Historically automated equipment for X-ray sample preparation was limited to routine samples with a limited variation range of the composition based on the risk of cross contamination.
Changing environmental regulations, current demands for plants to operate 24/7/365 and challenges balancing increased quality against lowering production costs add to the complexity of cement and lime plant operation today.
The role of full phase analysis in the mining industry has grown in past 10 to 15 years as a result of significant improvements in XRD instrumentation and corresponding analysis software. Today the measurements take only a few minutes and a full pattern Rietveld refinement can be performed in just a few of minutes.
In previous Blog posts I have discussed the importance of high quality sample preparation for XRF analysis. In this post I would like to highlight a specific example of the benefit of automated high quality sample preparation for the XRF analysis of potash.
During the past 10 years XRD (X-ray diffraction) gained greater acceptance for industrial applications, particularly for the cement industry. One of the major drivers is the need for more and better phase information at the different steps during the production.
One of the key challenges to good XRF sample preparation is contamination. Contamination comes from two main sources: the sample preparation device and sample to sample cross contamination.
XRF or X-Ray Fluorescence spectrometry is an elegant chemical analysis technique used frequently in many industries for quality control of materials and R&D. Despite its widespread use in industry it is an analytical technique rarely encountered by students in colleges and universities, especially in the United States. The rare exceptions to this are the geology departments in a few institutions where the technique is still used for geochemical studies. XRF units are pretty user friendly and durable as analytical instrumentation goes and quite forgiving equipment for students to learn on. I was fortunate to be introduced to XRF in the early 1990's at Franklin and Marshall College through an undergraduate research project. It was an old Diano dual tube system with a built in keyboard that looked like something out of 1960's Star Trek episode. I remember think how cool it was that we were entrusted to run the system and collect data by ourselves. Thus began my fascination with X-ray techniques and analytical geochemistry.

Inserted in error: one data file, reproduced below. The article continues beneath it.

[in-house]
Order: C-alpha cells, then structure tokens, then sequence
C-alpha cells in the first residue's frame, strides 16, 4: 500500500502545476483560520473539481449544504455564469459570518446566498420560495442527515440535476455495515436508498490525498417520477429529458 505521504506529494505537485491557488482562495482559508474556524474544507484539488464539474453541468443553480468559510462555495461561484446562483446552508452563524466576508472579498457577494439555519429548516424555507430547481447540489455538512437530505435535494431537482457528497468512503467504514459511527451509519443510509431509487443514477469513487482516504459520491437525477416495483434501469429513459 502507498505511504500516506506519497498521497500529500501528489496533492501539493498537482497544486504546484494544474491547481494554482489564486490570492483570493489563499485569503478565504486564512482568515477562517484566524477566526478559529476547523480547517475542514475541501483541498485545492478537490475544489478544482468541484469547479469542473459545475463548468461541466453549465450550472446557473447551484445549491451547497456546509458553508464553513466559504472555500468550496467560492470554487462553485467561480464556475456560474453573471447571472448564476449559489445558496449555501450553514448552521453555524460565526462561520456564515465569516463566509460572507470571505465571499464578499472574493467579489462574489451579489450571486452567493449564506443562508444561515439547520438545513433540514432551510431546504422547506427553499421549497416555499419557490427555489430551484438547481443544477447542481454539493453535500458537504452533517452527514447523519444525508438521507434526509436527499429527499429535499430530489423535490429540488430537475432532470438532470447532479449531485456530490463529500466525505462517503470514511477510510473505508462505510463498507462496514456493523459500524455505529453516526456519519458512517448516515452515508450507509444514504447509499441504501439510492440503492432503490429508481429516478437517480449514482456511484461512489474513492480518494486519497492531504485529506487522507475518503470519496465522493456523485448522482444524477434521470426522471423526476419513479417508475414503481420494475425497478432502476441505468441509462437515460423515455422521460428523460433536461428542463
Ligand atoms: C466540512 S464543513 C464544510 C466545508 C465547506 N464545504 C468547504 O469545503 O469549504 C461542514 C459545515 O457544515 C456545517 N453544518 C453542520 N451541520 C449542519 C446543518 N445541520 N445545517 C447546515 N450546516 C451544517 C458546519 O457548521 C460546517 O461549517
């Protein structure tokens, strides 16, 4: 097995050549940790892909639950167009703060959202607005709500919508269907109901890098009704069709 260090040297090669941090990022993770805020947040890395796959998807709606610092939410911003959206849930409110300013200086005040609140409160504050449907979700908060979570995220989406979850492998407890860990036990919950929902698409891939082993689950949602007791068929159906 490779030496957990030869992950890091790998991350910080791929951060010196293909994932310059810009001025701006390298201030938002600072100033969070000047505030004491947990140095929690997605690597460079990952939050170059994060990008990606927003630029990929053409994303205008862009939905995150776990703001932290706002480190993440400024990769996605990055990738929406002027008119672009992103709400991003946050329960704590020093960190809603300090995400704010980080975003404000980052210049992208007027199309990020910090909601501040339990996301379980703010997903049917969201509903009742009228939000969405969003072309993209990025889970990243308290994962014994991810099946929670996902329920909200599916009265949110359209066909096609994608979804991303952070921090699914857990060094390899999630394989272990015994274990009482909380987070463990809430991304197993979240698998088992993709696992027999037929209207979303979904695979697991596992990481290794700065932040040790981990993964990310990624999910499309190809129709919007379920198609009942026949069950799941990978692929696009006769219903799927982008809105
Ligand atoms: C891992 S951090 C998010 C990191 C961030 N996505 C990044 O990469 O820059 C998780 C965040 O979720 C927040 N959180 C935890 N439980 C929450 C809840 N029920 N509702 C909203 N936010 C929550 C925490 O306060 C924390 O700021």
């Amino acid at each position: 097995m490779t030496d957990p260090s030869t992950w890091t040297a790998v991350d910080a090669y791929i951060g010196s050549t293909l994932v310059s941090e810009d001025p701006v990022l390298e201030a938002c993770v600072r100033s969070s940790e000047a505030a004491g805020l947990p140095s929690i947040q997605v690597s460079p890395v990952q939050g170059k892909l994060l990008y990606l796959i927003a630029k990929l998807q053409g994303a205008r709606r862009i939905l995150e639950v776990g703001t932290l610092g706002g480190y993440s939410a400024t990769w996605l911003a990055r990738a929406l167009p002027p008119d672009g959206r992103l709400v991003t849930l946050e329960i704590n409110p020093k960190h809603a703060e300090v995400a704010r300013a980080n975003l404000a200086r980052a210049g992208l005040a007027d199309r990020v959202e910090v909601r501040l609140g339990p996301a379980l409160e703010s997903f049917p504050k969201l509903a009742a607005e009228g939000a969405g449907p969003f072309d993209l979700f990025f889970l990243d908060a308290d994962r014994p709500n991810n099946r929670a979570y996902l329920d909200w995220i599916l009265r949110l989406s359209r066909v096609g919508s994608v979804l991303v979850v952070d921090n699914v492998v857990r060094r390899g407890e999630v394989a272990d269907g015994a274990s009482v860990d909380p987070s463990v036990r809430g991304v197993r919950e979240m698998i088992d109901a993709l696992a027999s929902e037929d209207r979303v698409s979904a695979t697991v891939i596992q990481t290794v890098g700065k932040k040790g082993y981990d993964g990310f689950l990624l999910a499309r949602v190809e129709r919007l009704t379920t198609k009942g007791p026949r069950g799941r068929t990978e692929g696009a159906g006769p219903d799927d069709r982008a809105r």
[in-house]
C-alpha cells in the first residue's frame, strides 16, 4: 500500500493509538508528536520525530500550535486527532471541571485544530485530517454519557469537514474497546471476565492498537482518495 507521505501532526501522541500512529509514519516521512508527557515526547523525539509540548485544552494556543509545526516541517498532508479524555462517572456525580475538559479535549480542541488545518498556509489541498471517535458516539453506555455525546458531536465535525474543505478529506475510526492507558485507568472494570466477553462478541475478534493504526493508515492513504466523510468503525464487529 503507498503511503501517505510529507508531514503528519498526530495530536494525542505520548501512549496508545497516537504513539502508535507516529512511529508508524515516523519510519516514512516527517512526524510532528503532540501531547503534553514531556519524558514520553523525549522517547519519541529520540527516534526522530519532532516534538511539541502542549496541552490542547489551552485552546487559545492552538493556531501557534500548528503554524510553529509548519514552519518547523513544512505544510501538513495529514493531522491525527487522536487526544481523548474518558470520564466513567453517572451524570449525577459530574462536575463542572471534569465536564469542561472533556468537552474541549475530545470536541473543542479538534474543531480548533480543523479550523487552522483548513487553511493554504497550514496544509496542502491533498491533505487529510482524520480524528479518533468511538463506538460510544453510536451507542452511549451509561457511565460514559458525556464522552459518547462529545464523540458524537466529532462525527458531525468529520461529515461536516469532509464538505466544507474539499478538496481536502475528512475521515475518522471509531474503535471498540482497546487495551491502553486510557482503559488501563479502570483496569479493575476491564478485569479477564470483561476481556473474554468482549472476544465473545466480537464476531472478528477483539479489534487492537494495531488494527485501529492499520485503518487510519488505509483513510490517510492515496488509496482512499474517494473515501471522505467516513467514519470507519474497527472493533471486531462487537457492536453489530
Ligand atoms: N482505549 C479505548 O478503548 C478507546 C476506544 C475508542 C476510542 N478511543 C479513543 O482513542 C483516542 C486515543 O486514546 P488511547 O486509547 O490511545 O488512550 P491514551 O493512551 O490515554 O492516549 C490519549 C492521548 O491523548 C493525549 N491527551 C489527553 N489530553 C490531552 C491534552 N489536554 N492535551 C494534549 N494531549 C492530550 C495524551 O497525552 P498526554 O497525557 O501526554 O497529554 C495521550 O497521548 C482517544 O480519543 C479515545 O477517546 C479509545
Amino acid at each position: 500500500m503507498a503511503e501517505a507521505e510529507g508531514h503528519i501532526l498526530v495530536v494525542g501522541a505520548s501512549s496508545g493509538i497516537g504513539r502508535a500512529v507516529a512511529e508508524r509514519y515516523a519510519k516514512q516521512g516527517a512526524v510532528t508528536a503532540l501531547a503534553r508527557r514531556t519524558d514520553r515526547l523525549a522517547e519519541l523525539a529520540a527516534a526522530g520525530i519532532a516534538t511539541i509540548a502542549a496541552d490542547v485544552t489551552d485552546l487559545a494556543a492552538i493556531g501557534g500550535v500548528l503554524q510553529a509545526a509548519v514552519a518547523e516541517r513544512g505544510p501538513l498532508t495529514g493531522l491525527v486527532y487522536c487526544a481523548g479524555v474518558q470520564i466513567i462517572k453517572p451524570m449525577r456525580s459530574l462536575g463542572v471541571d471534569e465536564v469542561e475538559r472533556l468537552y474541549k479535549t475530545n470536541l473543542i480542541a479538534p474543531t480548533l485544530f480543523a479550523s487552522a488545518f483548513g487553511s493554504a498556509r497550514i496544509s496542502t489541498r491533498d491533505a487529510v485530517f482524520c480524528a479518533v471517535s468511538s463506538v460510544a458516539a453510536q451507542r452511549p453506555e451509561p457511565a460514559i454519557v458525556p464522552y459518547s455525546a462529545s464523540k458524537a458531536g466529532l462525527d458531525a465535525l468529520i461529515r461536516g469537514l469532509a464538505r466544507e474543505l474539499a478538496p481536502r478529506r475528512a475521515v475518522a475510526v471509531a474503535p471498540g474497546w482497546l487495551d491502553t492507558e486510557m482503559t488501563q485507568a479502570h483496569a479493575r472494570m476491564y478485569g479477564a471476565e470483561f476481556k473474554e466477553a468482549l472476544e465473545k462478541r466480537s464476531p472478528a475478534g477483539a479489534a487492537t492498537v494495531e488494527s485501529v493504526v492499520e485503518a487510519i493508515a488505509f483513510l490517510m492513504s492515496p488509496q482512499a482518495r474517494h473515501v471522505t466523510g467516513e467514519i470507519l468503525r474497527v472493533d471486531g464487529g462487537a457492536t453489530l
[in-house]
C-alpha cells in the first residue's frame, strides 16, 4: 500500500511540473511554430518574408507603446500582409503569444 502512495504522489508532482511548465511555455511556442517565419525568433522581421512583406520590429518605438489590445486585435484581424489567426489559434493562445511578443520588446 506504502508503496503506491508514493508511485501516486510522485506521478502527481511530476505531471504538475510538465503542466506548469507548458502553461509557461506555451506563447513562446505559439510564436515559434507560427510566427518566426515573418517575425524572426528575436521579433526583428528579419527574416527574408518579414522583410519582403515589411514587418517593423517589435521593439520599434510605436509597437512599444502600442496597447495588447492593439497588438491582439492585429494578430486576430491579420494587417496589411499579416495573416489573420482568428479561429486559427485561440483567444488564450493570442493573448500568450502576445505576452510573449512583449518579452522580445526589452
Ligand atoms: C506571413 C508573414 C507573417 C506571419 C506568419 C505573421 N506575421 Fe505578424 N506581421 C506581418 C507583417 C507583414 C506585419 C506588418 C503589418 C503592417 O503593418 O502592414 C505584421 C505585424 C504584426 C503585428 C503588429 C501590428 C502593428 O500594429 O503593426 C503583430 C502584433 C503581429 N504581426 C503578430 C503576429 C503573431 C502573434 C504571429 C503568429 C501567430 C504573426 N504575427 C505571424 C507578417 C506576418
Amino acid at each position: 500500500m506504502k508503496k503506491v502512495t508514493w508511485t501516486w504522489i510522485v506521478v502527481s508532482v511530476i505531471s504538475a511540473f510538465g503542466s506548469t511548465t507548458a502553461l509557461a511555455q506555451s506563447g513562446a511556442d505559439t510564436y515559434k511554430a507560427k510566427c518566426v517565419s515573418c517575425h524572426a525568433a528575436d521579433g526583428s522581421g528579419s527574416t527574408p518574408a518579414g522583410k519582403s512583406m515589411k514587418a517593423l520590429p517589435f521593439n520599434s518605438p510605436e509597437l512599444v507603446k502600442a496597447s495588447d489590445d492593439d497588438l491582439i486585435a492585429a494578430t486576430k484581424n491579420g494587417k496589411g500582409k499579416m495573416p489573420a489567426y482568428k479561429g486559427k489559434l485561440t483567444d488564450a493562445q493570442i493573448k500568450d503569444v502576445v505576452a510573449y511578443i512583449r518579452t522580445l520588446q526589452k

Outside of vendor specific educational courses it can be difficult to educate yourself or your employees about the best uses of this technique so I have assembled some of the top educational resources I have used in my career in the industry.
One of the most common methods of preparing samples for XRF analysis is by making pressed pellets. This process is particularly popular as it produces high quality results, is relatively quick and is a low cost approach. The process also lends itself to simple and cost effective automation for higher throughput laboratories.
Sample Preparation for XRF Analysis
XRF( X-ray Fluorescence Spectrometry) is a comparative chemical analysis technique that is capable of analyzing a wide range of materials in different forms for a large part of the periodic table. This versatility makes it applicable to a wide range of applications: from quality control for steel, to the analysis of sulfur in gasoline to heavy metals in plastics and electronics. XRF can analyze almost any material you can present to the spectrometer, but the better you prepare a sample the more accurate your analytical results.